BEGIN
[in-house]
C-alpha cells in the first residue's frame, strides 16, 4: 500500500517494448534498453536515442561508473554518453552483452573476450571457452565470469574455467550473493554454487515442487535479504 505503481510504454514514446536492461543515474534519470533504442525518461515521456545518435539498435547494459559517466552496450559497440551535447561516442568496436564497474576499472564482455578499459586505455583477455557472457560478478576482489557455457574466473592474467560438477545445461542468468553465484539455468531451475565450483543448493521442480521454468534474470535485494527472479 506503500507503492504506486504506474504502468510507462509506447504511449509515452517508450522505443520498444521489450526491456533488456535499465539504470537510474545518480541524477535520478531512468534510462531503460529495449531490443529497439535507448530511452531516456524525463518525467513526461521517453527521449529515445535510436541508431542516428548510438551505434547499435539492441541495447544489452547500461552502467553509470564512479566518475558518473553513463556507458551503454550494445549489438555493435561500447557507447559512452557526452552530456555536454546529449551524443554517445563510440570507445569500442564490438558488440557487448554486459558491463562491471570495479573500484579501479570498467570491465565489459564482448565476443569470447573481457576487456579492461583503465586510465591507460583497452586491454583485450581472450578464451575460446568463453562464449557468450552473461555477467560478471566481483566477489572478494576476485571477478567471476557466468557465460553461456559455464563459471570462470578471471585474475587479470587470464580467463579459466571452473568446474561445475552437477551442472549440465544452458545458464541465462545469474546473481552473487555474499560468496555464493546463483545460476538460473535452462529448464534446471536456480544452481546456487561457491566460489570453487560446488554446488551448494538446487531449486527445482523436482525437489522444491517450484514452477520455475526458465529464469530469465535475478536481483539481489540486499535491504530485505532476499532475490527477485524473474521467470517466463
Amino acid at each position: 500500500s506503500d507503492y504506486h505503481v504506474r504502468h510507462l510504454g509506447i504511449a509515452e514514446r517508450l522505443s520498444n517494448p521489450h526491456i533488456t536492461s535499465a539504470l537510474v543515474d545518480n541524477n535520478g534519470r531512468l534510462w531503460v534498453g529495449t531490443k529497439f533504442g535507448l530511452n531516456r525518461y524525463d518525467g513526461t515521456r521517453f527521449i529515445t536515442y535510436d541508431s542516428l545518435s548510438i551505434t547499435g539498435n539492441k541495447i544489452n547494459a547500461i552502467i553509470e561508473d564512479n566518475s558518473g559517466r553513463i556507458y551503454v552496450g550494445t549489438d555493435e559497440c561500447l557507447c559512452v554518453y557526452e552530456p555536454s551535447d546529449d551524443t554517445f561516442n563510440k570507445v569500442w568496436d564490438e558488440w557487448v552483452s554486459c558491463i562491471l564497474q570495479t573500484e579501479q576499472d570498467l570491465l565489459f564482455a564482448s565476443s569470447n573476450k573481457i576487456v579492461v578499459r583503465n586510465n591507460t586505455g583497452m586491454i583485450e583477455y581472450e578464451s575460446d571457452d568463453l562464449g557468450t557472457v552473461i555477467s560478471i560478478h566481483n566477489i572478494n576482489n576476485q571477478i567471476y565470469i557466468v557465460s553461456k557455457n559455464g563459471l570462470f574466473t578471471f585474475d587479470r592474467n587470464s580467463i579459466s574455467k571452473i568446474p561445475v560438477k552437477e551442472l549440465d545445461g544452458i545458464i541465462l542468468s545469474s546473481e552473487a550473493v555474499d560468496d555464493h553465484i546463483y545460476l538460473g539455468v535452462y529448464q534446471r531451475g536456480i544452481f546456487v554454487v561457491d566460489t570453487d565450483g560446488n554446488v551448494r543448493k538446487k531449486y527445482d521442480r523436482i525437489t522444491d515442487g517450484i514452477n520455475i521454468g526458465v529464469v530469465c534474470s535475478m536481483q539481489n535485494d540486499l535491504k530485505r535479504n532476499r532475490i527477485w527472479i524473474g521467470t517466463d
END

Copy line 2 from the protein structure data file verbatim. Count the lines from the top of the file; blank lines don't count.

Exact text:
C-alpha cells in the first residue's frame, strides 16, 4: 500500500517494448534498453536515442561508473554518453552483452573476450571457452565470469574455467550473493554454487515442487535479504 505503481510504454514514446536492461543515474534519470533504442525518461515521456545518435539498435547494459559517466552496450559497440551535447561516442568496436564497474576499472564482455578499459586505455583477455557472457560478478576482489557455457574466473592474467560438477545445461542468468553465484539455468531451475565450483543448493521442480521454468534474470535485494527472479 506503500507503492504506486504506474504502468510507462509506447504511449509515452517508450522505443520498444521489450526491456533488456535499465539504470537510474545518480541524477535520478531512468534510462531503460529495449531490443529497439535507448530511452531516456524525463518525467513526461521517453527521449529515445535510436541508431542516428548510438551505434547499435539492441541495447544489452547500461552502467553509470564512479566518475558518473553513463556507458551503454550494445549489438555493435561500447557507447559512452557526452552530456555536454546529449551524443554517445563510440570507445569500442564490438558488440557487448554486459558491463562491471570495479573500484579501479570498467570491465565489459564482448565476443569470447573481457576487456579492461583503465586510465591507460583497452586491454583485450581472450578464451575460446568463453562464449557468450552473461555477467560478471566481483566477489572478494576476485571477478567471476557466468557465460553461456559455464563459471570462470578471471585474475587479470587470464580467463579459466571452473568446474561445475552437477551442472549440465544452458545458464541465462545469474546473481552473487555474499560468496555464493546463483545460476538460473535452462529448464534446471536456480544452481546456487561457491566460489570453487560446488554446488551448494538446487531449486527445482523436482525437489522444491517450484514452477520455475526458465529464469530469465535475478536481483539481489540486499535491504530485505532476499532475490527477485524473474521467470517466463